Detective Dee and the Phantom Flame (movie poster)
Movie poster: Chinese release. Detective Dee and the Blood Vine. Official in green robe with flaming sword pointed at large fanged snake.
Detective Dee and the Blood Vine (movie poster)

Judge Di or Judge Dee was a real historical figure in the Tang Dynasty who served under the reign of Wu Zetian. He was popularized as a sleuth and investigator by Robert van Gulik who wrote a long-running series of mysteries where Judge Di would travel about and investigate crimes, as magistrates in the Tang Dynasty were expected to do.

The movies opt to refer to Magistrate Di as Detective Dee, leaning into the more investigative and hands-on role magistrates were expected to take when it came to serving justice. As you can see from the movie posters, Detective Dee has been re-branded as an action hero, wielding swords and fighting off paranormal forces.

But it it important to note that Magistrate Li Chen of the Lotus Palace series holds the exact same position as Judge Dee or Detective Dee. They are both magistrates who, in imperial China, are tasked with investigating crimes, gathering evidence, as well as rendering judgement.

The first draft is indeed done. It’s one of my twisty-est, swooniest, C-drama, most “burn for you” novels and I absolutely wanted to feature a couple on the cover to convey that

I just adore the tension, the body language. The longing looks. So many longing looks.

Despite the winter frost, that cover is smoldering. It will continue to inspire me as I finish these revisions.

To Pre-order and Add on Goodreads:

Get caught up on the Lotus Palace series…

The Liar’s Dice

The Hidden Moon

Red Blossom in Snow

Cover makeover: Tales from the Gunpowder Chronicles

“Tales” is a three novella anthology in the Gunpowder Chronicles world which released in 2019. I originally requested an “object” cover since it was an anthology and the cover that Deranged Doctor Design came up with was amazing. There’s a library with a scroll and an opium-looking pipe with a dragon design. Steampunk-y gears in the background and the whole thing was awash in gold. :

Original cover: Tales from the Gunpowder Chronicles- library with desk and scroll with red ribbon

Despite getting everything that I asked for and more, I didn’t feel as overwhelmed as I had when I saw the previous covers. After spending some time watching the reader response and sales, I could sense that there was a similar lack of enthusiasm. Beautiful cover, but wasn’t quite drawing readers in.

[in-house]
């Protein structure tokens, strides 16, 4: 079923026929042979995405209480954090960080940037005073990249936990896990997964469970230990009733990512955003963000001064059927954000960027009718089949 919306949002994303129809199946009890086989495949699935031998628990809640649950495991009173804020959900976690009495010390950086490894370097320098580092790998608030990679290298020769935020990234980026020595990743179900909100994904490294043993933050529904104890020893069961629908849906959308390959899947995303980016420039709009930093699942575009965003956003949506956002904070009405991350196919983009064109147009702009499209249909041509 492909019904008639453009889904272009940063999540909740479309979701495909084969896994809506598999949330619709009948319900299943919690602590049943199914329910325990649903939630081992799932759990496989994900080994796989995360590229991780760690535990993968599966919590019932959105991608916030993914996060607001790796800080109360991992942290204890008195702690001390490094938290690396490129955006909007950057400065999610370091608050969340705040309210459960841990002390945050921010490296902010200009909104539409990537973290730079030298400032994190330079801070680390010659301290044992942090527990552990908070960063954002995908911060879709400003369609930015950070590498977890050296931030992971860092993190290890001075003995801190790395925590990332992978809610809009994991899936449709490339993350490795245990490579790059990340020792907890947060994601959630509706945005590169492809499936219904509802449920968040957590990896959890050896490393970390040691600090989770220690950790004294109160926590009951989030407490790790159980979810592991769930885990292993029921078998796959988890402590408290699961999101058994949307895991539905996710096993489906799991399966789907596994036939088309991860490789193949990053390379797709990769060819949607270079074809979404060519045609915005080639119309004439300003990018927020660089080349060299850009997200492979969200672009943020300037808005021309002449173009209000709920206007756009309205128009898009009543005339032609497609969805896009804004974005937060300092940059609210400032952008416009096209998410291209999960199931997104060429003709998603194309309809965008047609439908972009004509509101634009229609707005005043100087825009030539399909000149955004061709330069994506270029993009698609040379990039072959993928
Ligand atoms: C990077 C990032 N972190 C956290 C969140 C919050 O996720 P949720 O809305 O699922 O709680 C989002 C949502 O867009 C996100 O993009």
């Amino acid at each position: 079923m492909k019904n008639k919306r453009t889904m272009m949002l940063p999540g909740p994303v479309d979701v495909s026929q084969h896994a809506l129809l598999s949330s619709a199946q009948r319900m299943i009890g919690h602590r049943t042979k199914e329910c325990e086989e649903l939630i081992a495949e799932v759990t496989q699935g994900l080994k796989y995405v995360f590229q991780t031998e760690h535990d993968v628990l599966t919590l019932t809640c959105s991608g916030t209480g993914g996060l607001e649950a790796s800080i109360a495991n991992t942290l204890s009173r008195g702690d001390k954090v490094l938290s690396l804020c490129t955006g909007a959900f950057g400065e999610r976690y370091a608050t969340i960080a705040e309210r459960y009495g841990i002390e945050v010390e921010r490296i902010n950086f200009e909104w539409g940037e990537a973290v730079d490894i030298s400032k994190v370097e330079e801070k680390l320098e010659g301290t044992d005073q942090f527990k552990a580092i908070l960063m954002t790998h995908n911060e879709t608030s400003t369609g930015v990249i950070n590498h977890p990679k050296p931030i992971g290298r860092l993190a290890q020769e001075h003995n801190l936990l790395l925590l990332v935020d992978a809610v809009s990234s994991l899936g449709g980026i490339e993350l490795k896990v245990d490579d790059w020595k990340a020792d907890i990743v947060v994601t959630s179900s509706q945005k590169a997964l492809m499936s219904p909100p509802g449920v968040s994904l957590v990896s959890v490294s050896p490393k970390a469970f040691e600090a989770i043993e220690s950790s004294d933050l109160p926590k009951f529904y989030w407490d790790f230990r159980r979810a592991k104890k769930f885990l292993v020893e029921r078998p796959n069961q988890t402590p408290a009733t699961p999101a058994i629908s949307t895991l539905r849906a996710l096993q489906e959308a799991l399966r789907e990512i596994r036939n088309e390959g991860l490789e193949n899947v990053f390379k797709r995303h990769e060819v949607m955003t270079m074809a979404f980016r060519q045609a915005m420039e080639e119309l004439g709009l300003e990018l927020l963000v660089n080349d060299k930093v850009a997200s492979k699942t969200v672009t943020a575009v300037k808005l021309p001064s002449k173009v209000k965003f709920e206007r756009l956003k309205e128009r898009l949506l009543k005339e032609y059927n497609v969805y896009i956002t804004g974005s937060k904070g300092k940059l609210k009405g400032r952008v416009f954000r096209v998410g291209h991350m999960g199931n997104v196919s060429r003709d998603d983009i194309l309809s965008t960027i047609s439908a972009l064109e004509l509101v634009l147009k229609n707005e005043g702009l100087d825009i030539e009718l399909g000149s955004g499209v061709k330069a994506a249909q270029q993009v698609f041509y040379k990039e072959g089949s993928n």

Undaunted, I thought — alright, let’s try a 3D box set so readers know they’re getting three stories in one volume.

3D Box set: Tales from the Gunpowder Chronicles cover with library and scroll + 3 spines showing in the box: Big Trouble in Old Shanghai, Island of the Opium Eaters, Love in the Time of Engines

Then a little research and word on the street showed that other fantasy authors had been through this as well and overwhelmingly preferred “character” covers to object covers. Lesson learned!

I didn’t have much time to test out the 3D cover because I had already enlisted DDD to re-vamp the cover. I provided some character details and sample models and suggested that multiple heroines could be depicted on the cover. The concept design they came up with was AMAZING. Look at those costumes — they were not a part of the original model photos.

Mockup version of cover: Two heroines with Chinese courtyard in background and gears in sky. Girl with glasses holding book on left, girl in armor with weapons looking down on right

I was just in LOVE with the girl with the glasses. Isn’t she awesome? And they have her holding a book too — my little geek heart was going pitter-patter. I thought she was a perfect depiction of studious Anlei in “Love in the Time of Engines”.

I loved this cover as well. The colors, the mood. That backdrop is amazing with the Chinese courtyard and the gears above it. But the two ladies might imply a sapphic story, and I didn’t want to confuse readers.

It seemed other authors were also wrestling with how to depict anthologies as some vendors prefer or even require 2D covers. So I requested that the designer move to a triptych design and the final design, once again, blew me away.

Final version of cover: Three heroines in three color bands, blue, orange, green. Girl in suit with weapons, girl with glasses holding book, girl in leather with two knives.

The cover totally reminds me of a superhero movie poster. I call it my girl power cover. It depicts three different stories with three very different heroines.

I might play with a 3D box version of this cover, but for now I’m going to try this makeover out and see if it makes people stop and click.